Visual Arts Eyes are many

Visual Arts (the Ultimate Guide to Becoming a Visual Artist)

Articles in the Visual Arts

Humans have an incredible innate ability to perceive the world around us through the use of our senses. Although what qualifies as a sense is up to some debate, it is generally agreed that the five primary senses are sight, touch, taste, hearing, and smell. Use of these senses has helped us survive over the millennia, and also helped us enjoy the time. We create skills, hobbies, competitions, and professions by perfecting various uses of the senses. The visual arts, appealing primarily to the sense of sight, have existed since the dawn of human kind. They use various materials to create objects and images, often integrating meaning into the visual expression. Explore this subject and its rich history through the range of visual arts articles in this category.

Visual Arts Through History

The earliest origins of art consisted of paintings and drawings on the rock faces of rocks and walls of caves. These pieces of art date back to over 30,000 years ago, usually depicting human figures and local animals. The type, medium, topics, and other aspects of art were all different depending on the time period, location, and civilization. Certain trends emerged and faded over time, each bringing with it distinct styles and distinguished artists.

The work of these artists often held deep meaning relating to the society around them. Some were openly rebellious by critiquing the current societal or political problems; others told stories or expressed their feelings towards important parts of society such as religion or other personal beliefs. The same occurs with art today, and we still analyze the various interpretations of current and historical art in visual arts articles such as those found in this category.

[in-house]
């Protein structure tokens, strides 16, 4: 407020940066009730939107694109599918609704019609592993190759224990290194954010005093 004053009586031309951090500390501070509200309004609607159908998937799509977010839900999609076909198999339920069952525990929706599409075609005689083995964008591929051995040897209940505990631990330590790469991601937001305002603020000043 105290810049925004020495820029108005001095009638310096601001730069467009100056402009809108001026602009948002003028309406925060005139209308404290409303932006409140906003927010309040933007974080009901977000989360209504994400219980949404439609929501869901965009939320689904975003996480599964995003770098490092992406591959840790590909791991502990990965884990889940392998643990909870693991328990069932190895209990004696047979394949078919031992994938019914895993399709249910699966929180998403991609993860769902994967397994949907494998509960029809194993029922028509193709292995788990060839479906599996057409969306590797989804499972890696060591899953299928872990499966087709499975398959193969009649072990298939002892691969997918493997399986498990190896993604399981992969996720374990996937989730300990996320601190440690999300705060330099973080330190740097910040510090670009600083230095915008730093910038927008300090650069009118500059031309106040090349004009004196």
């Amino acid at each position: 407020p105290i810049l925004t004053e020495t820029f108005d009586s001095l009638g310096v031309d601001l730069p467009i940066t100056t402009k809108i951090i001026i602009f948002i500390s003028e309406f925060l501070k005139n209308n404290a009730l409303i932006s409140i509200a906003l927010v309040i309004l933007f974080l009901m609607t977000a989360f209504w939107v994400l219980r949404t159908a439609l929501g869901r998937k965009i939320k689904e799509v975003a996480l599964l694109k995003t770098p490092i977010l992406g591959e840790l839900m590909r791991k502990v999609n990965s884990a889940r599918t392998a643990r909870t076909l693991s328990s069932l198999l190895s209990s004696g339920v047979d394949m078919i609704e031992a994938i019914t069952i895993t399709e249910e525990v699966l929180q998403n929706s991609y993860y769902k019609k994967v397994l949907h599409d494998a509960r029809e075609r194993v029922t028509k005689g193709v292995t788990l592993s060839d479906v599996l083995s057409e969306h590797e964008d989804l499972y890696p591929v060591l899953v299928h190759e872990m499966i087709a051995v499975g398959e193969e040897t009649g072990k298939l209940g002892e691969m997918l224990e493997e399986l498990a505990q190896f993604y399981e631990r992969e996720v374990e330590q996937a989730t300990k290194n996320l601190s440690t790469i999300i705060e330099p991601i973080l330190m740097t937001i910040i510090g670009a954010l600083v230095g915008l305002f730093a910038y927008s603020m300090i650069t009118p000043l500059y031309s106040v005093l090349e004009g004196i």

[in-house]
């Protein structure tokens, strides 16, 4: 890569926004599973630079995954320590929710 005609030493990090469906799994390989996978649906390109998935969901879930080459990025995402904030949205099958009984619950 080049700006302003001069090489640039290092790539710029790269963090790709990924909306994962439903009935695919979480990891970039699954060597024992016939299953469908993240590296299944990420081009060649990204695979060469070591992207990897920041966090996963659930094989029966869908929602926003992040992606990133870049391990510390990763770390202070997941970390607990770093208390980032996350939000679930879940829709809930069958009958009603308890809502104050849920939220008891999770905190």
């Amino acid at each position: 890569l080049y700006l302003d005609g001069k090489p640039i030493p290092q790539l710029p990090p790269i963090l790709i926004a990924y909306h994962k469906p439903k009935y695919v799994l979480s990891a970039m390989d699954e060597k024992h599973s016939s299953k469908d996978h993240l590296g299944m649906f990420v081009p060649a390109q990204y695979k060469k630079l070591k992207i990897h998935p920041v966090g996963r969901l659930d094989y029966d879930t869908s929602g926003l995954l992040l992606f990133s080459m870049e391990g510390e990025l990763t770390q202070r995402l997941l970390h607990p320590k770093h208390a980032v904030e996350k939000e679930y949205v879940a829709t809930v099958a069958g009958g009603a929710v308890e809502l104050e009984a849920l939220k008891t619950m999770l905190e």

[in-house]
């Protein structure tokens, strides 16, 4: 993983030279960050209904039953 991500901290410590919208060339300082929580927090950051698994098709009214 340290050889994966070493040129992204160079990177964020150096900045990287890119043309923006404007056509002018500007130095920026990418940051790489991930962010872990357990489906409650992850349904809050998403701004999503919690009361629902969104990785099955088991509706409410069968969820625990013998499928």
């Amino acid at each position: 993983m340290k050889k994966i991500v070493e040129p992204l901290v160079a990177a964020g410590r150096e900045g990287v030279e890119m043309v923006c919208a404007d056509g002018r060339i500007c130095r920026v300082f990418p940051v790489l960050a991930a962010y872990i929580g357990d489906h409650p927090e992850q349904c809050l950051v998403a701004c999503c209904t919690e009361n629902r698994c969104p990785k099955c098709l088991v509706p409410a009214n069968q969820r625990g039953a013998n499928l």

Main Types of Visual Arts

The final product of visual art appeals primarily to sight, but can use all senses both in formation and appreciation of the art piece. The visual arts articles found on Direct Knowledge break down the area into fine arts, applied arts, and artistic disciplines. Fine arts create visually stimulating but otherwise static objects with little practical use. Applied arts apply artistic aspects to more useful objects, and artistic disciplines combine artistic methods with other non-visual art forms.

Fine Arts

Painting and Drawing

Painting and drawing technically have differing definitions based on the type of pigment and method of application to the medium of presentation. However, in the general artistic sense, both can create images on a surface that express ideas, feelings, and general aesthetics. They are both two of the most common visual arts performed throughout history, so you'll find numerous visual arts articles focused on them.

Sculpture

Sculpture works in three dimensions, known as a plastic art. It involves carving and modelling of practically any material from wood and stone to chocolate or ice. In addition to painting, sculpture has been a prolific visual art throughout the course of history all over the world. You can check out some famous sculptures in the visual arts articles in this category, including more than just marble carvings of beautiful humans.

Photography

As a technology, modern photography originated in the 1800s. It soon became an art form, progressing from still to moving subjects, black and white to color, and paper to digital media. This visual art focuses on capturing images of the world and using them for artistic expression of certain emotions or viewpoints.